932 migrants land in Sicily as France-Italy standoff continues
Italy's coast guard says its ship Diciotti brought 932 migrants to shore in Catania, Sicily, as a diplomatic standoff continues over Italy's refusal to let another rescue ship dock.
Thirteen of the passengers who disembarked in Catania are pregnant and 208 are minors. The passengers hail from Eritrea, Sudan, Mali, Ivory Coast and Guinea. The Diciotti was also carrying the bodies of a woman and teenage boy who died during their voyage.
During the voyage to Sicily, four pregnant women and a man suffering from fever were evacuated urgently and taken to hospitals.
The co-founder of the SOS Mediterranee charity said three ships carrying 629 migrants were expected to arrive around Saturday night at the Spanish port of Valencia, depending on weather conditions.
Sophie Beau said Wednesday in a news conference in Marseille, France, "It's a relief for everyone, our teams and of course above all for the survivors to know that they are finally allowed to head to a safe port in Europe."
Beau said while the rescue ship the association operates, the Aquarius, is travelling the 1,500 kilometres to Spain, new victims "are dying under our eyes."
UPDATE: Transfer to Italian coastguard and navy vessels now complete. 51 women, 45 men and 10 children left onboard <a href="https://twitter.com/hashtag/Aquarius?src=hash&ref_src=twsrc%5Etfw">#Aquarius</a>. While this brings an end to the ordeal of 629 rescued people rescued at sea, it should not set a precedent for future disembarkations in <a href="https://twitter.com/hashtag/Mediterranean?src=hash&ref_src=twsrc%5Etfw">#Mediterranean</a>. <a href="https://t.co/dWYmvvQHTq">pic.twitter.com/dWYmvvQHTq</a>—@MSF_Sea
She called on European countries to set up a fleet to save human lives in the Mediterranean Sea.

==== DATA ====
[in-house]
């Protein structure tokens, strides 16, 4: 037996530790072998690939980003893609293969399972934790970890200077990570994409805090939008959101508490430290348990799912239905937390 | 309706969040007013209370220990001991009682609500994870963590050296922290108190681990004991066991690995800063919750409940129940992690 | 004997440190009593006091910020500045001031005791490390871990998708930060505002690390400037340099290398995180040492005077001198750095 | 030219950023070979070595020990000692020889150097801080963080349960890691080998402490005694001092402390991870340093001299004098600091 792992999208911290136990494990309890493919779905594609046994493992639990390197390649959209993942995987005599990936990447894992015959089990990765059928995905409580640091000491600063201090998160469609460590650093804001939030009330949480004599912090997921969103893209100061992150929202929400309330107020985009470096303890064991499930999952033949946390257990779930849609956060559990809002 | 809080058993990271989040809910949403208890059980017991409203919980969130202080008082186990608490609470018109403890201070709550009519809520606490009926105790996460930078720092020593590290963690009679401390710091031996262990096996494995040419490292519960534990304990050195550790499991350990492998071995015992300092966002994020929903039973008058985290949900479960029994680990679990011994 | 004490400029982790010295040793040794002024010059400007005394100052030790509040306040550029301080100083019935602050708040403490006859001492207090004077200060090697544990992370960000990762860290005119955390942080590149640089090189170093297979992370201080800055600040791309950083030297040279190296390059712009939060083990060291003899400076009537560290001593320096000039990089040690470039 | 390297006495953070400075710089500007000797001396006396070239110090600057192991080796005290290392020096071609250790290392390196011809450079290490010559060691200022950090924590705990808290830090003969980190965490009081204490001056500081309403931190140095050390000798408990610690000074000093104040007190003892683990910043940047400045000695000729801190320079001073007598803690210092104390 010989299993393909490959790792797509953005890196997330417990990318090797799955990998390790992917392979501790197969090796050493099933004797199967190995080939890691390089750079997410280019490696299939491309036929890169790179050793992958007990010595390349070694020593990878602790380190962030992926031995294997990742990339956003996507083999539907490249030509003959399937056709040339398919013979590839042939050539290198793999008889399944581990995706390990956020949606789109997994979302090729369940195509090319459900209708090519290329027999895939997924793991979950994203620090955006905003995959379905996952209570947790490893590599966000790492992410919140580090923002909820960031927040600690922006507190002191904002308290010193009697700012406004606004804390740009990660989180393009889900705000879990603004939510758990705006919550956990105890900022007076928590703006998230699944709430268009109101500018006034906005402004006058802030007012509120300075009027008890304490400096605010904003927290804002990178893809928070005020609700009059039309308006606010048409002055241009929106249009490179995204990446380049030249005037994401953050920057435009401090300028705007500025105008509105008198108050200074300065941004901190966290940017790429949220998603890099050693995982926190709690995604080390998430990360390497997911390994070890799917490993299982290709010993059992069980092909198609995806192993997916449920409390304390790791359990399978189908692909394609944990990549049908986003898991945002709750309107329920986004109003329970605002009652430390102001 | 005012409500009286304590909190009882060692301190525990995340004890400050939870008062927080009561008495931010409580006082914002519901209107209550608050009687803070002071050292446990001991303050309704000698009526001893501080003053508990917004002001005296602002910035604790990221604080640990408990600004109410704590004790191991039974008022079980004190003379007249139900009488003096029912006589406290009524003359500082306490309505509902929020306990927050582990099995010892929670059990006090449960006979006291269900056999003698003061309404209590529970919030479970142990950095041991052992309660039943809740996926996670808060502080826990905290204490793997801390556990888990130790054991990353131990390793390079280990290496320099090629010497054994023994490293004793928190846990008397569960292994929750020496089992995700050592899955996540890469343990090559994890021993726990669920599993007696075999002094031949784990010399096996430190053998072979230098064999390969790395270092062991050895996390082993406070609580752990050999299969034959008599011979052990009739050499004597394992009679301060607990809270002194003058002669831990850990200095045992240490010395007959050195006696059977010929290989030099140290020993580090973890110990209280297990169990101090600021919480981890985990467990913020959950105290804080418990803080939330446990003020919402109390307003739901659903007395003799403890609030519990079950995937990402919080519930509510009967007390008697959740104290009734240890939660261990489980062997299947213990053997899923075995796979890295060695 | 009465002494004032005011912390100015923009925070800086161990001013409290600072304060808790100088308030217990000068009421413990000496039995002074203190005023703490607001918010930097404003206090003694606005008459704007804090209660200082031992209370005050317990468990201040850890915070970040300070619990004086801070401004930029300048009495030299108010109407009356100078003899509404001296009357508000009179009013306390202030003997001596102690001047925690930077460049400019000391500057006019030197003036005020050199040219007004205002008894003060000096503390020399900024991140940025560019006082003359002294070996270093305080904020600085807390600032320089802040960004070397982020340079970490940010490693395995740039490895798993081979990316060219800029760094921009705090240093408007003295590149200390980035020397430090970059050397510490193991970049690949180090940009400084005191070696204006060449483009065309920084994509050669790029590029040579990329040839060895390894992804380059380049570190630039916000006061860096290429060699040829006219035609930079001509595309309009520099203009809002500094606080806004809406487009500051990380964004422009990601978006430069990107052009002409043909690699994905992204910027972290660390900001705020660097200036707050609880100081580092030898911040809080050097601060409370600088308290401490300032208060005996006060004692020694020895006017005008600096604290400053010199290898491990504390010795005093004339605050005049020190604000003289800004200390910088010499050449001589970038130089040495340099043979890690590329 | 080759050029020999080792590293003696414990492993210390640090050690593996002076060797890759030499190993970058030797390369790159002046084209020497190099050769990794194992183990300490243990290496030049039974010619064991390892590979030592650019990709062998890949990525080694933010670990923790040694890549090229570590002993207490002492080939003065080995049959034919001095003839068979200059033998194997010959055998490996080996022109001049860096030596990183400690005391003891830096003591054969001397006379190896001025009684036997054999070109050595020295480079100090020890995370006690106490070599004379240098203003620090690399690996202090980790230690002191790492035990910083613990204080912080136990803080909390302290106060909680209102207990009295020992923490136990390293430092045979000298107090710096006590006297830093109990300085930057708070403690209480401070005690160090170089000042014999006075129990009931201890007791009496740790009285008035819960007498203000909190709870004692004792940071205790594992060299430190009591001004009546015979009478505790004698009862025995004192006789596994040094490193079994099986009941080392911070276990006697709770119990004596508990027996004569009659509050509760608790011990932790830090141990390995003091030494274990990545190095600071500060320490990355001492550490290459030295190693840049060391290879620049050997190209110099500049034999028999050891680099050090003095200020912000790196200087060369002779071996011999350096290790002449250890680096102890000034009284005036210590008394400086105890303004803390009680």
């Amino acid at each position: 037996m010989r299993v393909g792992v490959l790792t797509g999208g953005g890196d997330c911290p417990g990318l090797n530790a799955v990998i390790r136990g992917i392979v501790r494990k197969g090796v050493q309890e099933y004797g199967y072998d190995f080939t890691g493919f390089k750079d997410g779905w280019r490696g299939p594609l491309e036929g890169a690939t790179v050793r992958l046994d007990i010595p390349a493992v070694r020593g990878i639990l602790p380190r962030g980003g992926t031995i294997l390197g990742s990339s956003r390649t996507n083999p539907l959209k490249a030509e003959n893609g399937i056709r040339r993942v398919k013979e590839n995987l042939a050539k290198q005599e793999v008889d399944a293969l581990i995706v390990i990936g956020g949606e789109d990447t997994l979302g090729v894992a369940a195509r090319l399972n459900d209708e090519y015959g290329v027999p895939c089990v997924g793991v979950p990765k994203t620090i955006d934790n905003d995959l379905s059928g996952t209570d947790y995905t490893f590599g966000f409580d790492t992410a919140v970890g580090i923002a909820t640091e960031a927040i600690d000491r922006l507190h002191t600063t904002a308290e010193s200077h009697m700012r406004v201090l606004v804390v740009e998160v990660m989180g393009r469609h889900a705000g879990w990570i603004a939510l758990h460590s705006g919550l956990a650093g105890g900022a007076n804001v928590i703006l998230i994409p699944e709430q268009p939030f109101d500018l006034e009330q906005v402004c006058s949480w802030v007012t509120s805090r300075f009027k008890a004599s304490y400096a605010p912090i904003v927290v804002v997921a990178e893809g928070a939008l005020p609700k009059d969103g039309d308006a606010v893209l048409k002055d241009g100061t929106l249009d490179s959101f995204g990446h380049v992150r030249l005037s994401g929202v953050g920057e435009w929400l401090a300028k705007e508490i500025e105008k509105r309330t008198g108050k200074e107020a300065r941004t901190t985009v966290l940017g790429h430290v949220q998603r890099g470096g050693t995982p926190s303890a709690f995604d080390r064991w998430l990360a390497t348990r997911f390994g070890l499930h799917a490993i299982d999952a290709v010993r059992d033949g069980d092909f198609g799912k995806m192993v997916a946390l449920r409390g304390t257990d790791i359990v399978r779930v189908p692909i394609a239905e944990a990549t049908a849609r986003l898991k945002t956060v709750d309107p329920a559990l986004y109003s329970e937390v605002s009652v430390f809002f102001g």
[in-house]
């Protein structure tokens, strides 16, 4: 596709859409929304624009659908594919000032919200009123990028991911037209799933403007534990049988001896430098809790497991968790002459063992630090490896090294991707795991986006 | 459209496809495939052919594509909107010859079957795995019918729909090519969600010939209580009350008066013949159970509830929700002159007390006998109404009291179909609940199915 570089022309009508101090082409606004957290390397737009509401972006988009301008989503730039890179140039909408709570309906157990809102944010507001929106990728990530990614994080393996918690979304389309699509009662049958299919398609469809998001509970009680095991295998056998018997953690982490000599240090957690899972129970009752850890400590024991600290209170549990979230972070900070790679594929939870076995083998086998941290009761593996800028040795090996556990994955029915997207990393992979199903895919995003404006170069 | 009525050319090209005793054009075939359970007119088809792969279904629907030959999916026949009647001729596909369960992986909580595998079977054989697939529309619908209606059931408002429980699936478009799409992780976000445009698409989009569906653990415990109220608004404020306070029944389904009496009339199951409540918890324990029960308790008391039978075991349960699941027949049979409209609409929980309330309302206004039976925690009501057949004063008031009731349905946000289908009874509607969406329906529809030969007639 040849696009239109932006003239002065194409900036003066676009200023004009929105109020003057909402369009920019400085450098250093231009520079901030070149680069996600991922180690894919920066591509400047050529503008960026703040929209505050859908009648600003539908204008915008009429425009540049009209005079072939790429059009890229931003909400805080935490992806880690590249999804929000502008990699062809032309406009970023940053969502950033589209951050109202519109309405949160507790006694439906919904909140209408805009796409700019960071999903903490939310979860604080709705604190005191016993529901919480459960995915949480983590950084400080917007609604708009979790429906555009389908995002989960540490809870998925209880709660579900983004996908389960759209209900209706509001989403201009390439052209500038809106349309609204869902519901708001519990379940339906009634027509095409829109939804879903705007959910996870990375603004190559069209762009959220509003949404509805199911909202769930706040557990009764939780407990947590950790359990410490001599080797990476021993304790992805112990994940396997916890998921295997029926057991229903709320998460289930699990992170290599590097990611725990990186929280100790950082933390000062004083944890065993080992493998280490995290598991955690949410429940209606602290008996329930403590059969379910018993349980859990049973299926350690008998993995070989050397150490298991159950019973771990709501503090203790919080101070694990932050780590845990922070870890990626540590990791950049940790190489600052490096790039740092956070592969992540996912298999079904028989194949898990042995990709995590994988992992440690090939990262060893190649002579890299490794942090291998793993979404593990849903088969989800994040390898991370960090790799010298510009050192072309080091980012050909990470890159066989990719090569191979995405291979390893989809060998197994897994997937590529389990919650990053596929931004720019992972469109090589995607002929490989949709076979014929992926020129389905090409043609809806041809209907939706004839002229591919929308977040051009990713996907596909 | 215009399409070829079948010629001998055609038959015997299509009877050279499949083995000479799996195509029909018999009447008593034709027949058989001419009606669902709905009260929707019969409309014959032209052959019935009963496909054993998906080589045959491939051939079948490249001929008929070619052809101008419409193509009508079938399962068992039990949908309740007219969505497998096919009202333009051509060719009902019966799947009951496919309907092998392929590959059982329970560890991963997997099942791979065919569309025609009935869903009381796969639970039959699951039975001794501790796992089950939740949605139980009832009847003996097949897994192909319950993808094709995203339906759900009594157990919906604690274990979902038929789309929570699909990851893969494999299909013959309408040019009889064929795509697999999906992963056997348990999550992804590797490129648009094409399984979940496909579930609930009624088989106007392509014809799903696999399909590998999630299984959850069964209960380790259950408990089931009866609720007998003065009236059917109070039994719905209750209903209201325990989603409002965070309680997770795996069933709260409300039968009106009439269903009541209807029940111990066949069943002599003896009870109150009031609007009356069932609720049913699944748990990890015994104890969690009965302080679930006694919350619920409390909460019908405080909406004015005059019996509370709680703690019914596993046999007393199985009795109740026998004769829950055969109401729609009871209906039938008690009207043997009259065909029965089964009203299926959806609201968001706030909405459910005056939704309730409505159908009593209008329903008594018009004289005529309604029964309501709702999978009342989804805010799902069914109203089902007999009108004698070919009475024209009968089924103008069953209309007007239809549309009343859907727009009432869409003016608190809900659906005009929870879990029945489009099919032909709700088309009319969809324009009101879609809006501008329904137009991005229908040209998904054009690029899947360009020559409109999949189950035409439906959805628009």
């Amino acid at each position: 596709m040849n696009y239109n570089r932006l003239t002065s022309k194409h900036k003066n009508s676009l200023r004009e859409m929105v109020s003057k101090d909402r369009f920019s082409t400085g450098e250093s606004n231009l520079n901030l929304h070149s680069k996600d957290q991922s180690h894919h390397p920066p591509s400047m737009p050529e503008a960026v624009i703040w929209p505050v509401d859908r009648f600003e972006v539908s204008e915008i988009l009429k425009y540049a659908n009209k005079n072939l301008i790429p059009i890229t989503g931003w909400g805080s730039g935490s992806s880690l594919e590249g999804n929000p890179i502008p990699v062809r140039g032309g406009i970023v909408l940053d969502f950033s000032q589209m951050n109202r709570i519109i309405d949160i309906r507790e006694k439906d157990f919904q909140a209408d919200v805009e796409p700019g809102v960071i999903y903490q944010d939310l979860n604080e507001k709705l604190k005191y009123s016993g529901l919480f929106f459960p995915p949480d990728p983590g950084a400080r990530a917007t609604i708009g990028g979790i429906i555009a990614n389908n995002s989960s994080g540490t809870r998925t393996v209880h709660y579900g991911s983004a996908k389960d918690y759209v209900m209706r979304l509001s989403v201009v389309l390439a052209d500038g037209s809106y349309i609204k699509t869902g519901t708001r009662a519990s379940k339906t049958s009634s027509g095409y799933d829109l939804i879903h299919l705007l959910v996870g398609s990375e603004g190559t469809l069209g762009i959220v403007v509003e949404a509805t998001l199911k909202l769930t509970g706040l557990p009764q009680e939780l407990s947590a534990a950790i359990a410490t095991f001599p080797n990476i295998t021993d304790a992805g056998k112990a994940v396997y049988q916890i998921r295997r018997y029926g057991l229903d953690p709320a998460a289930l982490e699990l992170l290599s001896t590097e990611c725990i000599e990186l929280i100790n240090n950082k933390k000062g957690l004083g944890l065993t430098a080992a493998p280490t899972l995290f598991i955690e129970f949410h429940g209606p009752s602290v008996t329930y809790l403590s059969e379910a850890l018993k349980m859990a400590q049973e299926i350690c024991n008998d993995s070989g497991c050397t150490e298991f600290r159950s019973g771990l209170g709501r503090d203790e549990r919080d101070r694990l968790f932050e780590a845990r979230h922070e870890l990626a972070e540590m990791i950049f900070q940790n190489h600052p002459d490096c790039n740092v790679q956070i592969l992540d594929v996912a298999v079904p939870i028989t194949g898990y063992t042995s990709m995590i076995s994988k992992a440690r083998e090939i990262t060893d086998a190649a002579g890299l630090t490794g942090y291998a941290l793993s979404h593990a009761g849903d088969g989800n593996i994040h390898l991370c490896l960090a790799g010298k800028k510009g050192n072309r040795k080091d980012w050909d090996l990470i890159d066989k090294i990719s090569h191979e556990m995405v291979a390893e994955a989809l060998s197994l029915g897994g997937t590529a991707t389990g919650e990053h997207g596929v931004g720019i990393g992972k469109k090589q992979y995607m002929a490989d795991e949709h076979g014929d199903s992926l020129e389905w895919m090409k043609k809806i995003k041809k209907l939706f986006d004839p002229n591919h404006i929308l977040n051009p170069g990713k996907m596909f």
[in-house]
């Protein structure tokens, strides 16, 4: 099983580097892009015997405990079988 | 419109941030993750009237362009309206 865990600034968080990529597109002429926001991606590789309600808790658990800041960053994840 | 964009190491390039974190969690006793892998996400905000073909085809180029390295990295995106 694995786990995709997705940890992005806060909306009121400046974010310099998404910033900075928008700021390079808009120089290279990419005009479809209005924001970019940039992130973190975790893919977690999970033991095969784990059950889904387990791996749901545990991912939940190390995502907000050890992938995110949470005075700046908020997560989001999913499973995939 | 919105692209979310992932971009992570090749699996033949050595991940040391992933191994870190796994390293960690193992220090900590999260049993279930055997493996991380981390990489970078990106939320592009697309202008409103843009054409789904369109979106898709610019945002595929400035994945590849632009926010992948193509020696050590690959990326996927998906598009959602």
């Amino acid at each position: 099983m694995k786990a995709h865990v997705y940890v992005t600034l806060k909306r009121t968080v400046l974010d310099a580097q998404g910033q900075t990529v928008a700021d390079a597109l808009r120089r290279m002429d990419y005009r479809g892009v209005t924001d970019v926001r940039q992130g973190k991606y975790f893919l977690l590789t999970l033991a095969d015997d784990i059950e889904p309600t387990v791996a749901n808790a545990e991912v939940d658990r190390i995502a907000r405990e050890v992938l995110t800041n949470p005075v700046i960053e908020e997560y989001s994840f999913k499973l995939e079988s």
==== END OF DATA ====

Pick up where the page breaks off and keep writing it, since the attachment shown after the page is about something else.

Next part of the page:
Spain offered to welcome migrants aboard the Aquarius after Italy and Malta refused to take them in.
Tensions continue ahead of Friday's meeting
Italy's Foreign Ministry said French criticism of its handling of the Aquarius is "unacceptable," and is compromising their diplomatic relations.
The ministry issued a statement after Foreign Minister Enzo Moavero Milanesi summoned the French ambassador to complain on Wednesday. The French charge d'affairs, Claire Anne Raulin, represented France as the ambassador was out of Rome.
In the statement, Italy said France could have made its views privately, and considered the public complaints by President Emmanuel Macron "unacceptable" and "unjustified." Macron had said Italy had been cynical and irresponsible for having denied entry to the Aquarius.
The ministry said: "Such declarations are compromising relations between Italy and France." It added that Italy was waiting for French to take action to "heal the situation that has been created."
Ever saw your friends drowning next to you and being stuck on a ship, waiting for a solution and an assigned port of safety? That's happening to 41 survivors of yesterday’s rescue, which left 12 dead. They need a decision now! <a href="https://twitter.com/hashtag/apriteiporti?src=hash&ref_src=twsrc%5Etfw">#apriteiporti</a> <a href="https://t.co/Qg8gbJHOGR">pic.twitter.com/Qg8gbJHOGR</a>—@seawatchcrew
France's Foreign Ministry spokesperson said France is fully aware of the burden weighing on Italy amid the migrant crisis, and of the efforts made by the country.
Agnes von der Muhll said "none of the comments by French authorities have questioned this, nor the need for a close coordination between Europeans", in a written statement Wednesday.
Macron is to meet with new Italian Premier Giuseppe Conte on Friday in Paris. Migrant-related issues will be at the heart of Friday's discussions and France hopes to maintain a "close dialogue" with its neighbour, according to the statement.
'Axis of the willing' proposed
The leader of Austria and Germany's conservative interior minister said their countries will co-operate with Italy to tackle the problem of illegal migration.
Austrian Chancellor Sebastian Kurz said an "axis of the willing" between Rome, Vienna and Berlin makes sense because the countries form one of the main travel routes into Europe for migrants who have crossed the Mediterranean.
Kurz told reporters in Berlin that a growing number of European governments agree on the need to curb uncontrolled migration and crack down on people trafficking.
Horst Seehofer, Germany's interior minister, said he spoke Tuesday to his Italian counterpart, adding that the three countries would press ahead on the issue.
Seehofer has taken a tough line on immigration that has put him at odds with German Chancellor Angela Merkel.